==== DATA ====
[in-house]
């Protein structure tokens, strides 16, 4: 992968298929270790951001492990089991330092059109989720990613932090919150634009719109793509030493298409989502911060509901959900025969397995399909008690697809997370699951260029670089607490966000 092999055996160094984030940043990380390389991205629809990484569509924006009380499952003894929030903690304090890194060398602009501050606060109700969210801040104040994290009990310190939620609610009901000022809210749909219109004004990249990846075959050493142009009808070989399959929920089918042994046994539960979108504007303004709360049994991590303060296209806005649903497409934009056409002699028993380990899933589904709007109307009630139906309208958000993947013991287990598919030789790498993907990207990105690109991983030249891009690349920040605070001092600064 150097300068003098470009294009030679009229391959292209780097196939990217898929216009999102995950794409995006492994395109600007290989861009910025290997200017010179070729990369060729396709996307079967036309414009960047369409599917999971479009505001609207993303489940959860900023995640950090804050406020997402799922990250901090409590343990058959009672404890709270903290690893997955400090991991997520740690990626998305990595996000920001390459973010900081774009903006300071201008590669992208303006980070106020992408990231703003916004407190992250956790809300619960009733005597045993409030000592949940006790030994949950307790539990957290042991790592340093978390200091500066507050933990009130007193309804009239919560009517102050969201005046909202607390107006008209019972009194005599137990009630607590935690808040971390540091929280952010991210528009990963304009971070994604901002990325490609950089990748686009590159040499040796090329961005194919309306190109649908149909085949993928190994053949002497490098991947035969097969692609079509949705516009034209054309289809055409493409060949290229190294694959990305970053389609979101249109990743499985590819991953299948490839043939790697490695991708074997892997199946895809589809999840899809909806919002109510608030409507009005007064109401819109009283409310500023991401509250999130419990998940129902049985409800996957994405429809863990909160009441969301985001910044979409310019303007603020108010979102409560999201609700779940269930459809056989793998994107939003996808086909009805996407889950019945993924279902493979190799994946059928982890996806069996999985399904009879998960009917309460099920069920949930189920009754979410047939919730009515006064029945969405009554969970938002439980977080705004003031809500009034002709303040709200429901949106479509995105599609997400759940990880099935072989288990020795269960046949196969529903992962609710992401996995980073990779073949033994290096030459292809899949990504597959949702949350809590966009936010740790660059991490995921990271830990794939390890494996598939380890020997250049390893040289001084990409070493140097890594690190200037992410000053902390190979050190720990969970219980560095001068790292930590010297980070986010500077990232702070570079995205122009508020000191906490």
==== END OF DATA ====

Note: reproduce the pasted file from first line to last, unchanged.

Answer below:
[in-house]
């Protein structure tokens, strides 16, 4: 992968298929270790951001492990089991330092059109989720990613932090919150634009719109793509030493298409989502911060509901959900025969397995399909008690697809997370699951260029670089607490966000 092999055996160094984030940043990380390389991205629809990484569509924006009380499952003894929030903690304090890194060398602009501050606060109700969210801040104040994290009990310190939620609610009901000022809210749909219109004004990249990846075959050493142009009808070989399959929920089918042994046994539960979108504007303004709360049994991590303060296209806005649903497409934009056409002699028993380990899933589904709007109307009630139906309208958000993947013991287990598919030789790498993907990207990105690109991983030249891009690349920040605070001092600064 150097300068003098470009294009030679009229391959292209780097196939990217898929216009999102995950794409995006492994395109600007290989861009910025290997200017010179070729990369060729396709996307079967036309414009960047369409599917999971479009505001609207993303489940959860900023995640950090804050406020997402799922990250901090409590343990058959009672404890709270903290690893997955400090991991997520740690990626998305990595996000920001390459973010900081774009903006300071201008590669992208303006980070106020992408990231703003916004407190992250956790809300619960009733005597045993409030000592949940006790030994949950307790539990957290042991790592340093978390200091500066507050933990009130007193309804009239919560009517102050969201005046909202607390107006008209019972009194005599137990009630607590935690808040971390540091929280952010991210528009990963304009971070994604901002990325490609950089990748686009590159040499040796090329961005194919309306190109649908149909085949993928190994053949002497490098991947035969097969692609079509949705516009034209054309289809055409493409060949290229190294694959990305970053389609979101249109990743499985590819991953299948490839043939790697490695991708074997892997199946895809589809999840899809909806919002109510608030409507009005007064109401819109009283409310500023991401509250999130419990998940129902049985409800996957994405429809863990909160009441969301985001910044979409310019303007603020108010979102409560999201609700779940269930459809056989793998994107939003996808086909009805996407889950019945993924279902493979190799994946059928982890996806069996999985399904009879998960009917309460099920069920949930189920009754979410047939919730009515006064029945969405009554969970938002439980977080705004003031809500009034002709303040709200429901949106479509995105599609997400759940990880099935072989288990020795269960046949196969529903992962609710992401996995980073990779073949033994290096030459292809899949990504597959949702949350809590966009936010740790660059991490995921990271830990794939390890494996598939380890020997250049390893040289001084990409070493140097890594690190200037992410000053902390190979050190720990969970219980560095001068790292930590010297980070986010500077990232702070570079995205122009508020000191906490």